Flashing a smile as bright as the stainless steel in her kitchen at dish restaurant in Edwards, Chef Jenna Johansen is as excited to teach as her 10 students are eager to learn. “Food is about sharing,” she says from behind the counter as she places her knife blade “30 degrees” on the sharpener, sliding it from end to end in preparation for slicing and dicing. “When food brings people together, it’s very special.”
Very special, indeed. We all have just come from the first bonding activity of this girlfriends’ weekend — an hour’s yoga practice at Dogma Athletica — so our body/mind connection needs only food to balance the yin and yang. We gather closely around two tables, completely engaged in discovering new tips and techniques before indulging in our meal.
Jenna does not disappoint. Creating classic flavors from fresh seasonal ingredients is her forte. After training at Johnson & Wales University in Vail, Jenna worked in Tuscany for a year. Much of what she learned in Italy she passes on to her students. This fall day her menu includes breast of chicken flavored with lavender (yes, the flower) placed atop butter lettuce dressed with Chèvre vinaigrette. Her killer Tiramisu ties up lunch with a bow.
For the dressing, Jenna uses high-quality red wine vinegar, which, she says, makes the difference between a great and an amazing salad dressing. She mixes all ingredients with the cheese in a food processor, and then slowly adds the oils in a steady stream to form an emulsion that evenly coats lettuce leaves.
The wet marinade (as opposed to a dry rub) starts with fresh lavender and is enhanced with mustard, garlic, orange zest, honey (“always buy locally if you can”) and a splash of Champagne or white wine. The oil base should be extra virgin olive oil. We taste samples of medium- and high-quality oils, and the latter — deep green in color and tasting pungent and peppery — clearly is richer than the medium quality. Keep garlic in cold water in the refrigerator for easier peeling, she says, or buy cloves already peeled. Avoid using a garlic press.
To sear the marinated poultry, Jenna starts with a “rippin’-hot pan” to avoid sticking. She pours just enough oil to coat the pan lightly, and uses tongs to turn the pieces.
Pastry chefs everywhere seem to have their own version of Tiramisu, which means “Pick-Me-Up” in Italian. Jenna’s is truest to the original and the best I’ve ever eaten. Her secrets: organic eggs from free-range chickens (“a huge difference in quality and flavor”), fresh mascarpone cheese, high-quality strong coffee and Savoiardi Italian ladyfingers. (Recipe below)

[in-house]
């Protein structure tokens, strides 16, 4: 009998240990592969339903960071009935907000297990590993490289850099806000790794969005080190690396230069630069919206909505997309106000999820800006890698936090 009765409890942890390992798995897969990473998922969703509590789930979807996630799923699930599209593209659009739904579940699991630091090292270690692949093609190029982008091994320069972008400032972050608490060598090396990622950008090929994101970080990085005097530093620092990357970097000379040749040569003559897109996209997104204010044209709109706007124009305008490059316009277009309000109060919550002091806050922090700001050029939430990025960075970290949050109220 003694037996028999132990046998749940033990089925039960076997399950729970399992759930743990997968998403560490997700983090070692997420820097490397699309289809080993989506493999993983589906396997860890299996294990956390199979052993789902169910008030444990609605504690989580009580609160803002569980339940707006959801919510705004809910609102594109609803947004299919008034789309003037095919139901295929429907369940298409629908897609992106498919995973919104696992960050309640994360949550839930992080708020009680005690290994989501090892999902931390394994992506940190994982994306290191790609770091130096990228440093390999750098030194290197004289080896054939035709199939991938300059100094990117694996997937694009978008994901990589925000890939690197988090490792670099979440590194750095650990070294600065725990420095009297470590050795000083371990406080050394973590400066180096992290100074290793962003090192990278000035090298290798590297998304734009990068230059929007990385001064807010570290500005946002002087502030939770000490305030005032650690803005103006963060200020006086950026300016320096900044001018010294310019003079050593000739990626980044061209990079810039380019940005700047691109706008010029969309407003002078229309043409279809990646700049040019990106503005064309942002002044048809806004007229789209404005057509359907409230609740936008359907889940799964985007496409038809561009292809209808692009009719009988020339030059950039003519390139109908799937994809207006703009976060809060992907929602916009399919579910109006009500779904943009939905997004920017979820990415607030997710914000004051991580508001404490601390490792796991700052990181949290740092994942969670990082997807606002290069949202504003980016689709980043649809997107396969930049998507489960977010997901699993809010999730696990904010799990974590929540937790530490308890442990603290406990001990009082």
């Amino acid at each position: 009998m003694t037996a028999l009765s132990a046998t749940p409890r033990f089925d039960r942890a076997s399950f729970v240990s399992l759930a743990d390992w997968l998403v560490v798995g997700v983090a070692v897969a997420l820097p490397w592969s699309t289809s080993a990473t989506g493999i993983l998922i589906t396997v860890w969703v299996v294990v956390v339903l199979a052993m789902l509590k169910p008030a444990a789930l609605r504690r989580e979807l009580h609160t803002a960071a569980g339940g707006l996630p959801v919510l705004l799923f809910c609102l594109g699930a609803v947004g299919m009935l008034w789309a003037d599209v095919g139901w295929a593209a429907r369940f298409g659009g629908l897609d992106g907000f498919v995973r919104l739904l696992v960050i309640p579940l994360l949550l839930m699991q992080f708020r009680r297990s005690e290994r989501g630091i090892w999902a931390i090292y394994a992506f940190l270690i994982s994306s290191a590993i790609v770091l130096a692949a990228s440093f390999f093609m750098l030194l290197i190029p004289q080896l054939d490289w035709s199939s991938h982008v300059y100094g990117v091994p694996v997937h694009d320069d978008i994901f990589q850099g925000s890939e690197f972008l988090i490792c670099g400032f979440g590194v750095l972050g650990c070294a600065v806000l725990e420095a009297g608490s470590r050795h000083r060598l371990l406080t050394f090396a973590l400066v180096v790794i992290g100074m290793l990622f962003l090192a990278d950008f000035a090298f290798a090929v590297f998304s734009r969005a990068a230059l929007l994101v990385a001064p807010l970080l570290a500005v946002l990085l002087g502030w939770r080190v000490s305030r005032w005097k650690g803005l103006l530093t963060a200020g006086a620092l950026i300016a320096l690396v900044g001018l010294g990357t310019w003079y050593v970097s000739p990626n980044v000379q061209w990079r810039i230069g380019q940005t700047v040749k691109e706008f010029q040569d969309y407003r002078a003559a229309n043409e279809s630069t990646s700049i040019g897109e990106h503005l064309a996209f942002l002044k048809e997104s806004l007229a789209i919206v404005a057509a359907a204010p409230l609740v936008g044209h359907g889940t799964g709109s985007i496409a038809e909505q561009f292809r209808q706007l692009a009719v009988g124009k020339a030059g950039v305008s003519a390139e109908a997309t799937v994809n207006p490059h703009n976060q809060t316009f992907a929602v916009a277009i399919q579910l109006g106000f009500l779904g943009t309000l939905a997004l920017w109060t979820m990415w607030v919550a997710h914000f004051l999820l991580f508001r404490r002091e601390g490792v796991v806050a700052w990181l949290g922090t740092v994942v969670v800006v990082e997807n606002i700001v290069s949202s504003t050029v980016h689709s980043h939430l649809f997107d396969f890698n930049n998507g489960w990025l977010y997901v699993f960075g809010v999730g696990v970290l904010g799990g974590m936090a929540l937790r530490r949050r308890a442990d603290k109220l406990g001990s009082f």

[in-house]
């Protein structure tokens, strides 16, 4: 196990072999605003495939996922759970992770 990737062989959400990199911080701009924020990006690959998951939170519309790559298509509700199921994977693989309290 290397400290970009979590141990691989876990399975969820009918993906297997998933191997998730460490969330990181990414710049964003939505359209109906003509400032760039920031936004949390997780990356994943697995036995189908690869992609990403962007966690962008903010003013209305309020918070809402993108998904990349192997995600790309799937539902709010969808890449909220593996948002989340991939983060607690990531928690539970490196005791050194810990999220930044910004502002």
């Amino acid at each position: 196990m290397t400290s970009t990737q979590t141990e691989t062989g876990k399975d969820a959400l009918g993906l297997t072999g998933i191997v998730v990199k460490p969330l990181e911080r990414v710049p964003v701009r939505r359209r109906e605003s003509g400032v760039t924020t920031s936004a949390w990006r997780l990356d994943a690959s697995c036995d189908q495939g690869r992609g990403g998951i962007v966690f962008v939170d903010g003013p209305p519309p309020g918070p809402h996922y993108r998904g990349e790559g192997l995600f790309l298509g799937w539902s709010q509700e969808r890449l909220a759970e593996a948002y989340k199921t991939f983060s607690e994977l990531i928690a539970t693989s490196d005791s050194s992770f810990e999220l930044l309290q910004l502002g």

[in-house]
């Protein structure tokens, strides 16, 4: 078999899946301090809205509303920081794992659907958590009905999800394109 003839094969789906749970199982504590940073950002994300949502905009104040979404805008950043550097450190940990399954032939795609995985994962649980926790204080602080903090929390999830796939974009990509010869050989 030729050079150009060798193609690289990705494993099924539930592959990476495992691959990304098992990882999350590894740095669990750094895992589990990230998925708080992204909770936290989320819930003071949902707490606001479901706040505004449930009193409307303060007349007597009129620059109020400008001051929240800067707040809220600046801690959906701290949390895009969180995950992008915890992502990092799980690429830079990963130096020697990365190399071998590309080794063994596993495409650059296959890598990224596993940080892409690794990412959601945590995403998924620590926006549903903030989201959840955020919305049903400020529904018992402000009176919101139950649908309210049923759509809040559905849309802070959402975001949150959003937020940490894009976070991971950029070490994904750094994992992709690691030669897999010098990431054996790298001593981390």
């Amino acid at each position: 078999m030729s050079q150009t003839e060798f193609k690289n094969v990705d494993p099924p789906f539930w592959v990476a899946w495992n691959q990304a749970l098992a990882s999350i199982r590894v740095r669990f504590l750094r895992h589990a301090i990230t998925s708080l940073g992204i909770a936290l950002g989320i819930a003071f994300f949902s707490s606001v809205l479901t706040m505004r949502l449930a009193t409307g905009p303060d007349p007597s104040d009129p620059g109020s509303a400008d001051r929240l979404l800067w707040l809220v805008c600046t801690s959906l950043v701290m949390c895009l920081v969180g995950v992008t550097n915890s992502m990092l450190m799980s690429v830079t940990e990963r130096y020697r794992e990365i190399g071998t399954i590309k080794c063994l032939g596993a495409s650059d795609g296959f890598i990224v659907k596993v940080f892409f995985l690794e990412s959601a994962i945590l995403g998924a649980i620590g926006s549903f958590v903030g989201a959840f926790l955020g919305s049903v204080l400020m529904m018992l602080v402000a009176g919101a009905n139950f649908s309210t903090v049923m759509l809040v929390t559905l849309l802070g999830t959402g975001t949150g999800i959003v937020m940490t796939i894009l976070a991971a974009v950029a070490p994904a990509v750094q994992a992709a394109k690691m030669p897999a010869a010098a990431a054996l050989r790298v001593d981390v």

Learning Jenna’s tips and tricks is like finding a powder skier’s secret stash. “I love seeing the A-Ha look on your faces,” Jenna says. “That’s why we try to keep these classes small. We like to individualize the experience.”
After lunch, we browse in eat! drink!, the wine and specialty foods store below the restaurant, named one of the five greatest new boutique wine shops in America. It offers more than 500 wines and 100 artisan cheeses, as well as other unusual food and kitchen items. We recognize goodies that overflow from the welcome basket in our luxury digs at The Pines Lodge in Beaver Creek Village.
The next morning we devour an amazing brunch at dish, fueling us for a hike in the fall colors touched by a light early dusting of snow on Beaver Creek Mountain.
“This weekend was a wonderful opportunity to connect with my best girlfriend while doing two things I love to do — challenge my body and pamper my palette,” says Beth Sharp of Breckenridge.
The package rate starts at $1,350 per person, double occupancy, and also includes three nights lodging at the Inn at Beaver Creek, a two-day lift ticket for Vail and Beaver Creek, complimentary daily breakfasts and a four-course gourmet lunch at Trapper’s Cabin. Add-on activities are optional. Information: 800-859-8242; vbcrp.com.
Chef Jenna’s Classic Tuscan Tiramisu
4 large eggs (free range organic), separated
8 oz. fresh mascarpone cheese
1/4 cup sugar, granulated
1 cup heavy cream, whipped
8 oz. strong coffee or espresso made in a French press and allowed to sit
8 oz. Savoiardi ladyfingers (biscuit style)
Kahlua and/or rum, to taste — suggest 1 oz. each to 8 oz. coffee
Mix yolks and sugar, add to mascarpone until smooth. Beat whites until stiff; fold into mascarpone mixture. Whip cream; fold into mixture. Add alcohol to coffee, cool slightly. Dip biscuits briefly in coffee; place in pan, alternating layers of cream and biscuits. Let sit in refrigerator for one hour.
Colorado native Claudia Carbone is an award-winning ski and travel journalist and the author of the book “Women Ski.” She writes for local, national and international publications.
From the Editors: We spent a heap of time making sure this story was accurate when it was published, but of course, things can change. Please confirm the details before setting out in our great Centennial State.